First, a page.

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RE: SourceForge Project Approved

From: <Valeri.Atamaniouk@nokia.com>
Date: Tue, 29 May 2001 17:40:39 +0300
Message-ID: <DFC7E257BE53D4118A5400508B691A0001A8FFCB@eseis14nok>
To: ok@atlas.otago.ac.nz, html-tidy@w3.org

> -----Original Message-----
> From: ext Richard A. O'Keefe [mailto:ok@atlas.otago.ac.nz]
> Sent: 28 May 2001 03:22
> To: Valeri.Atamaniouk@nokia.com; html-tidy@w3.org; 
> ok@atlas.otago.ac.nz
> Subject: RE: SourceForge Project Approved
> The thing is, how is this relevant to HTML Tidy?  The whole 
> point of Tidy
> is to *be* the error handling code.  Well, I exaggerate.  But 
> its job is
> to take sows' ears and turn them into silk purses, from messy input to
> create a clean data structure.
> 	Another approach: you create a memory allocator and 
> start processing. All
> 	functions get their memory from this allocator. If 
> there is a error, an
> 	exception is emulated (longjmp would be fine) to the 
> starting point. Having
> 	it we just release allocator (and all the memory wich 
> was allocated from it
> 	in one operation). This makes unnessesary numerous 
> error checks. Besides
> 	mechanism with preallocation of a chunk of a memory and 
> then distributing it
> 	as needed works faster, than standard 
> malloc/realloc/free. You will be
> 	suprised how much faster.
> Not really.  I have been allocating memory in great big 
> blocks and running
> a simple suballocator for hmm, the last 20 years.  Anyone who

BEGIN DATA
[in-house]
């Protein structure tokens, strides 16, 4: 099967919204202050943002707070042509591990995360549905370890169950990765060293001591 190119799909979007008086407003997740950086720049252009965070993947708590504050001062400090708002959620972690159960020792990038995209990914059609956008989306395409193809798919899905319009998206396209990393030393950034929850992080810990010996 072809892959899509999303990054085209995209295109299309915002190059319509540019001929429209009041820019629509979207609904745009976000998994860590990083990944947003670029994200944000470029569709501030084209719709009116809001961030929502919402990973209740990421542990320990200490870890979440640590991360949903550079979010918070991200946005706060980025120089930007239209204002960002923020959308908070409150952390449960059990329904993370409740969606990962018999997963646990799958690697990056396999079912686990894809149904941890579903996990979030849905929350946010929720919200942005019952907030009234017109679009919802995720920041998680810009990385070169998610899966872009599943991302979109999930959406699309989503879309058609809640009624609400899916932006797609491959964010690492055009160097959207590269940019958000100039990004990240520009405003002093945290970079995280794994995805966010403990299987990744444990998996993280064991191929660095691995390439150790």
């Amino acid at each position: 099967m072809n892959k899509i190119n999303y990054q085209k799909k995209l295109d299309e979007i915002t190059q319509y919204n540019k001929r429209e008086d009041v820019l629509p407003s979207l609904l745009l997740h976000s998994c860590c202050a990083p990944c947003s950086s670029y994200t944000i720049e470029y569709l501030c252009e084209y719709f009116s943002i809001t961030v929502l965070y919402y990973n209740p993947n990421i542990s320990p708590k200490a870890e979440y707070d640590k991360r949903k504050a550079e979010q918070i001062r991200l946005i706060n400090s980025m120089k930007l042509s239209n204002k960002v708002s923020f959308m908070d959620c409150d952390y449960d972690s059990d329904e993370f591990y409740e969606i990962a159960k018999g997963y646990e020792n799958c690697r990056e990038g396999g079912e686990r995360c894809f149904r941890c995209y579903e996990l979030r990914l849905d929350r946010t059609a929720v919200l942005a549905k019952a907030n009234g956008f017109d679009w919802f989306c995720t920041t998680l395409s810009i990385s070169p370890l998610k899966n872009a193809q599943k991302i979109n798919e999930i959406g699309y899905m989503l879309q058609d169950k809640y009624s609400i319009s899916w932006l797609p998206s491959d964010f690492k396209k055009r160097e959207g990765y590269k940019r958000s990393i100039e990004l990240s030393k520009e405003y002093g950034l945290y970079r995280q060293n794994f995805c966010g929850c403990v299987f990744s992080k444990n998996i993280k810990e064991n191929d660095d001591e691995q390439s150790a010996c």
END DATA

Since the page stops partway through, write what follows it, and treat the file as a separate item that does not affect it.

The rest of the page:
> is interested
> will find the technique expounded in Donald Knuth's book "The Stanford
> GraphBase".  For what it's worth, that is a collection of 
> graph algorithms
> with data structure doing very complex things, with no 
> general exception-
> handling machinery in sight.

But that means that you deprecate functions like CheckNodeIntegrity ->
because if you detected problems with tree you can not release memory. That
would definitively lead to memory leak (which is not important for
standalone application, but a fatal bug for server-kind application). But if
all your allocation handled by object, which knows how to free everything
allocated from it -> there would be no problem at all. 
And this allows also easily handle situations when you need to release all
the memory of the session without relying on the standard procedures.
Actually you don't have to preallocate a big blocks. You may just maintain
the list of allocated blocks to release it on demand.
I've attached a sample code with such allocator.


Received on Tuesday, 29 May 2001 10:40:55 UTC

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